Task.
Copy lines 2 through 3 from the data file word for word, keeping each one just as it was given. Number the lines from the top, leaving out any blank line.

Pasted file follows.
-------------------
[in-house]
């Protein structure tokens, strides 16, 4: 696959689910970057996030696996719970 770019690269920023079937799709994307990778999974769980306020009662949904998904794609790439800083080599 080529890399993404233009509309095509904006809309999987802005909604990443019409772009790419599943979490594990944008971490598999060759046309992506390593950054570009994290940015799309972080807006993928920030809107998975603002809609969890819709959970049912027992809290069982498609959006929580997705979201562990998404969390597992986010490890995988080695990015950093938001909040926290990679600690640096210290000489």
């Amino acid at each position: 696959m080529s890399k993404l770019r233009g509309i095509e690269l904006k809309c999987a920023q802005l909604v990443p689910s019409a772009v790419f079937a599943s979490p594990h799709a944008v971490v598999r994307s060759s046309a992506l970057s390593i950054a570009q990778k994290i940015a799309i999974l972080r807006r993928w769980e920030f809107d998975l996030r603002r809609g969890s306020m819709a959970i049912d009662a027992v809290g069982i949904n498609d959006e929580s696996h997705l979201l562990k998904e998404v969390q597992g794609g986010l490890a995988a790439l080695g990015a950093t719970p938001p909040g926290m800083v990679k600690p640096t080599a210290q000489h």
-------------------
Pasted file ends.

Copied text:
């Protein structure tokens, strides 16, 4: 696959689910970057996030696996719970 770019690269920023079937799709994307990778999974769980306020009662949904998904794609790439800083080599 080529890399993404233009509309095509904006809309999987802005909604990443019409772009790419599943979490594990944008971490598999060759046309992506390593950054570009994290940015799309972080807006993928920030809107998975603002809609969890819709959970049912027992809290069982498609959006929580997705979201562990998404969390597992986010490890995988080695990015950093938001909040926290990679600690640096210290000489």
């Amino acid at each position: 696959m080529s890399k993404l770019r233009g509309i095509e690269l904006k809309c999987a920023q802005l909604v990443p689910s019409a772009v790419f079937a599943s979490p594990h799709a944008v971490v598999r994307s060759s046309a992506l970057s390593i950054a570009q990778k994290i940015a799309i999974l972080r807006r993928w769980e920030f809107d998975l996030r603002r809609g969890s306020m819709a959970i049912d009662a027992v809290g069982i949904n498609d959006e929580s696996h997705l979201l562990k998904e998404v969390q597992g794609g986010l490890a995988a790439l080695g990015a950093t719970p938001p909040g926290m800083v990679k600690p640096t080599a210290q000489h």